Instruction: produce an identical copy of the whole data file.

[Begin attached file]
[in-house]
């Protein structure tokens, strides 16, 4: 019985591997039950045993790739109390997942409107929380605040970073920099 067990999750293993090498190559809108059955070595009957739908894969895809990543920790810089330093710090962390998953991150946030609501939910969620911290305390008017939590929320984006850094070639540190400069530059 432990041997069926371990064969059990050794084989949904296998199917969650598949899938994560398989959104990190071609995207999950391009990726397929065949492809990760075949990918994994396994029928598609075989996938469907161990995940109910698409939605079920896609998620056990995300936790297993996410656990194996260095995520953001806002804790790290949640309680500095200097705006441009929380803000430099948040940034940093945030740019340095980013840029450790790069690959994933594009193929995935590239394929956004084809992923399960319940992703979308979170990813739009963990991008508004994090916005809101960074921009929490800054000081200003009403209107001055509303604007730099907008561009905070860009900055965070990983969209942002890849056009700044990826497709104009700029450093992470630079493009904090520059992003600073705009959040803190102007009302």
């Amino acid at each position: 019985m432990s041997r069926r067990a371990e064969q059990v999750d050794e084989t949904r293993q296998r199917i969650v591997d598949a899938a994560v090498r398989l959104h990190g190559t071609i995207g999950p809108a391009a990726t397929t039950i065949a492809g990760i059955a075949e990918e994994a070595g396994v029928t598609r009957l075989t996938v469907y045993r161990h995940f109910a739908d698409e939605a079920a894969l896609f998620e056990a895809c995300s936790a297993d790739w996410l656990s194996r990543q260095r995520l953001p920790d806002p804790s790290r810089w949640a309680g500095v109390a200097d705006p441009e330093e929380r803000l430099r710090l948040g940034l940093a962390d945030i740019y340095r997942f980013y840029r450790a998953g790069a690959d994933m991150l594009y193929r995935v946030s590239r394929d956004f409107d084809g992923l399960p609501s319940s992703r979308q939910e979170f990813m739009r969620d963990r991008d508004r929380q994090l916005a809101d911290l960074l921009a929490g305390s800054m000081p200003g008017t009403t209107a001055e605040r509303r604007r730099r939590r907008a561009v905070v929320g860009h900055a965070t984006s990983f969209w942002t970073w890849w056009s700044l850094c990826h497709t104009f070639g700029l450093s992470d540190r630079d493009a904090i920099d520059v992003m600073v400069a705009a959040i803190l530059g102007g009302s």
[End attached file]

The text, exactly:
[in-house]
């Protein structure tokens, strides 16, 4: 019985591997039950045993790739109390997942409107929380605040970073920099 067990999750293993090498190559809108059955070595009957739908894969895809990543920790810089330093710090962390998953991150946030609501939910969620911290305390008017939590929320984006850094070639540190400069530059 432990041997069926371990064969059990050794084989949904296998199917969650598949899938994560398989959104990190071609995207999950391009990726397929065949492809990760075949990918994994396994029928598609075989996938469907161990995940109910698409939605079920896609998620056990995300936790297993996410656990194996260095995520953001806002804790790290949640309680500095200097705006441009929380803000430099948040940034940093945030740019340095980013840029450790790069690959994933594009193929995935590239394929956004084809992923399960319940992703979308979170990813739009963990991008508004994090916005809101960074921009929490800054000081200003009403209107001055509303604007730099907008561009905070860009900055965070990983969209942002890849056009700044990826497709104009700029450093992470630079493009904090520059992003600073705009959040803190102007009302």
């Amino acid at each position: 019985m432990s041997r069926r067990a371990e064969q059990v999750d050794e084989t949904r293993q296998r199917i969650v591997d598949a899938a994560v090498r398989l959104h990190g190559t071609i995207g999950p809108a391009a990726t397929t039950i065949a492809g990760i059955a075949e990918e994994a070595g396994v029928t598609r009957l075989t996938v469907y045993r161990h995940f109910a739908d698409e939605a079920a894969l896609f998620e056990a895809c995300s936790a297993d790739w996410l656990s194996r990543q260095r995520l953001p920790d806002p804790s790290r810089w949640a309680g500095v109390a200097d705006p441009e330093e929380r803000l430099r710090l948040g940034l940093a962390d945030i740019y340095r997942f980013y840029r450790a998953g790069a690959d994933m991150l594009y193929r995935v946030s590239r394929d956004f409107d084809g992923l399960p609501s319940s992703r979308q939910e979170f990813m739009r969620d963990r991008d508004r929380q994090l916005a809101d911290l960074l921009a929490g305390s800054m000081p200003g008017t009403t209107a001055e605040r509303r604007r730099r939590r907008a561009v905070v929320g860009h900055a965070t984006s990983f969209w942002t970073w890849w056009s700044l850094c990826h497709t104009f070639g700029l450093s992470d540190r630079d493009a904090i920099d520059v992003m600073v400069a705009a959040i803190l530059g102007g009302s």